There was nothing much special about Christmas in Seoul. No family dinner. No twinkle lights. No Hollywood starlet offering up holly-red kisses to GIs after a USO show, or pristine white snow to mask the haunted skyline of a ruined city.
The news reports said that Billy Graham was at the front, singing hymns and talking about peaceful nights and the birth of Christ; but this place was never silent and it sure as hell wasn’t holy. Every few days, the Reds ensconced at the front just 35 miles to the north dropped leaflets over the city or sent messages out over the airwaves, threatening the battered survivors of two previous sieges that they would be back on Christmas morning. In place of fat white flakes, propaganda fluttered down on the rooftops. “Mr. Moneybags is in Florida this Christmas. Where are you? In Korea! You risk your life, big business rakes in the dough,” argued one flyer with a portly, leering man brandishing his cigar at all-American bikini beauties.
Seoul City Command paid the political bombardment little mind and hummed its normal routine all day, but when the soldiers headed out for a night of decidedly secular celebration in the bars and the brothels of the city, Paul went to get the boy. He hadn’t intentionally scheduled it for Christmas — he’d planned to spend the night playing cards with his buddies — but the woman who was keeping him, Lieutenant Farber's woman, had said to come tonight. This might be his only chance.
It was only a couple blocks to the dark little corner shop where Jimmy slept in a small room hidden behind a hodge-podge of dusty meaningless goods stacked up in the window to mask what his guardian was really offering for sale behind a ragged curtain. Paul finished his dinner and headed out, walking briskly through the enforced darkness of a city at war.
Paul knocked on the door, stepped inside, and greeted the girl. She was small and dark; not too old and not too young. She was someone’s daughter, he thought, probably raised to be a virtuous woman who would faithfully serve her husband and give him sons. Somehow, she had ended up in this dingy backstreet shop, offering herself in exchange for the only thing that mattered after years of war — the security of a few American dollars tucked away in a cupboard. To Paul, she was indistinguishable from any of the hundreds of other camp followers who walked the streets in tight American skirts and fluffy Western-style hair, looking for rescue in the arms of a soldier or sailor. She must have picked up some English, if only enough to entice her clients, but she wasn’t interested in talking to Paul.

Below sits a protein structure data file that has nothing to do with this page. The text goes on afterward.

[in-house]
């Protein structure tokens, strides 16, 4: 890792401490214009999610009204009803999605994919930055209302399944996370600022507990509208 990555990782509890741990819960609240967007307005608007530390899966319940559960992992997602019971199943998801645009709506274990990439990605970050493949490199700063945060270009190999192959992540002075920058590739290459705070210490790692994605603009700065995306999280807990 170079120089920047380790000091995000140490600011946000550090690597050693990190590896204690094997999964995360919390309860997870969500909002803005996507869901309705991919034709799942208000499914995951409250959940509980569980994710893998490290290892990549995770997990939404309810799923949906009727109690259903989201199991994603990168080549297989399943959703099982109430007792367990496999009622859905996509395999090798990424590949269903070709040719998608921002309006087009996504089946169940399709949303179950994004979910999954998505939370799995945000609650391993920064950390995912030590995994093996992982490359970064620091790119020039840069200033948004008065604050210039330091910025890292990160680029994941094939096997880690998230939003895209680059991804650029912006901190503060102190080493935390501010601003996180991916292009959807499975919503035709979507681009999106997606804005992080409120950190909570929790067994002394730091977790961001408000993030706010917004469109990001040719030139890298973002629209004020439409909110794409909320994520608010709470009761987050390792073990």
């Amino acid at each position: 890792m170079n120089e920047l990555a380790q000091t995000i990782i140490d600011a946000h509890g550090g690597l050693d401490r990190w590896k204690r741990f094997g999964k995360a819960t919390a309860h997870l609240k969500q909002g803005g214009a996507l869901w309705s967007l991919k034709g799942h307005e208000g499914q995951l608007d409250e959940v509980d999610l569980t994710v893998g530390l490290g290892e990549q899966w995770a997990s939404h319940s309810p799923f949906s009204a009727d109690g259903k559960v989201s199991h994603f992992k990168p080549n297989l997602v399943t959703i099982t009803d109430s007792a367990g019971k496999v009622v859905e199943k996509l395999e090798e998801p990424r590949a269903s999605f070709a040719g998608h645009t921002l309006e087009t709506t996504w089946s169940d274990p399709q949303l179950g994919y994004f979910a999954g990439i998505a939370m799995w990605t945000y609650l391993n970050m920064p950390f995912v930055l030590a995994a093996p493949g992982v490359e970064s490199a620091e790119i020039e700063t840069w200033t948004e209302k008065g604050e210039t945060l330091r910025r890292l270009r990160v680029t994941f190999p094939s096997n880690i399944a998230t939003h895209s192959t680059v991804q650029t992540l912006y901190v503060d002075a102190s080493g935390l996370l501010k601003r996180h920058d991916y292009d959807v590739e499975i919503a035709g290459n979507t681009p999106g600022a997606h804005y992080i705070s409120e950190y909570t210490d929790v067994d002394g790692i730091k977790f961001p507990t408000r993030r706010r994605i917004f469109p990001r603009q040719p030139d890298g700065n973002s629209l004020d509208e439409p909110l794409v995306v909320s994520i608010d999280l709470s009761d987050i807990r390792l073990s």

Maybe she was never much of a mother to the kid and she was relieved to be rid of him. Maybe it broke her heart to let him go, but she couldn't afford to say no. Spend a night with Farber every now and then, and she didn’t have to worry about the authorities shutting her down. The lieutenant was a big burly MP from Kansas who made a killing off the black market when he wasn’t enforcing the regulations that banned it. Good man to have on your side, but not a man you’d chose for your friend. She didn’t care about Farber, and he didn’t care about her. But she needed him. Maybe he had paid her off, and she considered the whole mess a successful transaction. She was just a mercenary whore who had taken the kid in to use him as bait, to attract American soldiers with his round little GI baby face; but she’d kept him reasonably well-fed and given him a warm place to sleep. It was better than the street, or the corner of the train station where clutches of orphans huddled together for warmth like litters of puppies.
Had she loved him? Would she miss him? Her face betrayed no emotion ...
Copyright Misty Ann Edgecomb, April 2009
*Note: The names of some secondary characters have been changed.